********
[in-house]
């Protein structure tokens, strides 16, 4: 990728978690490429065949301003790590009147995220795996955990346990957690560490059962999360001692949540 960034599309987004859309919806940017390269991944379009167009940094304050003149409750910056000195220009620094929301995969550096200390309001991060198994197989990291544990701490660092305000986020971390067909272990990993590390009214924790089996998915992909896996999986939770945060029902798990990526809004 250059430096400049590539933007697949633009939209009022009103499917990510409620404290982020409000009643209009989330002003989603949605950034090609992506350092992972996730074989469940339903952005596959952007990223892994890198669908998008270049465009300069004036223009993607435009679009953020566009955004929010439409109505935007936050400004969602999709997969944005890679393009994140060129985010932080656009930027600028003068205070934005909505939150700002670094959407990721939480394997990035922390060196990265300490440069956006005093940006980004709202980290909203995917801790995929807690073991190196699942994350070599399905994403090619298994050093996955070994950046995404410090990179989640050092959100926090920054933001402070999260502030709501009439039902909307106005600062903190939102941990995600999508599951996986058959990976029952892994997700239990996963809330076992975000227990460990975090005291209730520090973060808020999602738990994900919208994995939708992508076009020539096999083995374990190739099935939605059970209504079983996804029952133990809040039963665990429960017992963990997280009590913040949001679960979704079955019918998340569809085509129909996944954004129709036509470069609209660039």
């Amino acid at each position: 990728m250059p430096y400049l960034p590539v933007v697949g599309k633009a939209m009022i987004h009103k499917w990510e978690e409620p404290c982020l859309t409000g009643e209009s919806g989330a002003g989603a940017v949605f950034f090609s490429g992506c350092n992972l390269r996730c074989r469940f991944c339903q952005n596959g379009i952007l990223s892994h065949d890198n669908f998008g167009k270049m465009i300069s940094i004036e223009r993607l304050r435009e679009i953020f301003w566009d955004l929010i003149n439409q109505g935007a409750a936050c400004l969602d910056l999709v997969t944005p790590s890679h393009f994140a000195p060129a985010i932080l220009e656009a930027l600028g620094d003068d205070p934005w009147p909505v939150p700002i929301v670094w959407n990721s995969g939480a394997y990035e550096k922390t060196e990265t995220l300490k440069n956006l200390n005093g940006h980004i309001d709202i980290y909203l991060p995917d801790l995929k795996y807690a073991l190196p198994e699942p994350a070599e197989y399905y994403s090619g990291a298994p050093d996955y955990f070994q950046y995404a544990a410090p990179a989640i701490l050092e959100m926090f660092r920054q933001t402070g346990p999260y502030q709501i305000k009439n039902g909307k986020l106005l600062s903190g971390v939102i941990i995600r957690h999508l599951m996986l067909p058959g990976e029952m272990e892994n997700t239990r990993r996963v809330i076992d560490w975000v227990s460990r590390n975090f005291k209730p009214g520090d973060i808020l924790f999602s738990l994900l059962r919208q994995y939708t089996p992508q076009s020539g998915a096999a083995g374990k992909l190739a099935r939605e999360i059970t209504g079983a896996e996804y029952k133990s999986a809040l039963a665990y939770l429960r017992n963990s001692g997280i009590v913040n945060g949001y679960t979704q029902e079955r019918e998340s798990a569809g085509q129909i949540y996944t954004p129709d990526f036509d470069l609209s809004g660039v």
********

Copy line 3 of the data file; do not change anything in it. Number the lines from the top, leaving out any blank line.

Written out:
């Amino acid at each position: 990728m250059p430096y400049l960034p590539v933007v697949g599309k633009a939209m009022i987004h009103k499917w990510e978690e409620p404290c982020l859309t409000g009643e209009s919806g989330a002003g989603a940017v949605f950034f090609s490429g992506c350092n992972l390269r996730c074989r469940f991944c339903q952005n596959g379009i952007l990223s892994h065949d890198n669908f998008g167009k270049m465009i300069s940094i004036e223009r993607l304050r435009e679009i953020f301003w566009d955004l929010i003149n439409q109505g935007a409750a936050c400004l969602d910056l999709v997969t944005p790590s890679h393009f994140a000195p060129a985010i932080l220009e656009a930027l600028g620094d003068d205070p934005w009147p909505v939150p700002i929301v670094w959407n990721s995969g939480a394997y990035e550096k922390t060196e990265t995220l300490k440069n956006l200390n005093g940006h980004i309001d709202i980290y909203l991060p995917d801790l995929k795996y807690a073991l190196p198994e699942p994350a070599e197989y399905y994403s090619g990291a298994p050093d996955y955990f070994q950046y995404a544990a410090p990179a989640i701490l050092e959100m926090f660092r920054q933001t402070g346990p999260y502030q709501i305000k009439n039902g909307k986020l106005l600062s903190g971390v939102i941990i995600r957690h999508l599951m996986l067909p058959g990976e029952m272990e892994n997700t239990r990993r996963v809330i076992d560490w975000v227990s460990r590390n975090f005291k209730p009214g520090d973060i808020l924790f999602s738990l994900l059962r919208q994995y939708t089996p992508q076009s020539g998915a096999a083995g374990k992909l190739a099935r939605e999360i059970t209504g079983a896996e996804y029952k133990s999986a809040l039963a665990y939770l429960r017992n963990s001692g997280i009590v913040n945060g949001y679960t979704q029902e079955r019918e998340s798990a569809g085509q129909i949540y996944t954004p129709d990526f036509d470069l609209s809004g660039v």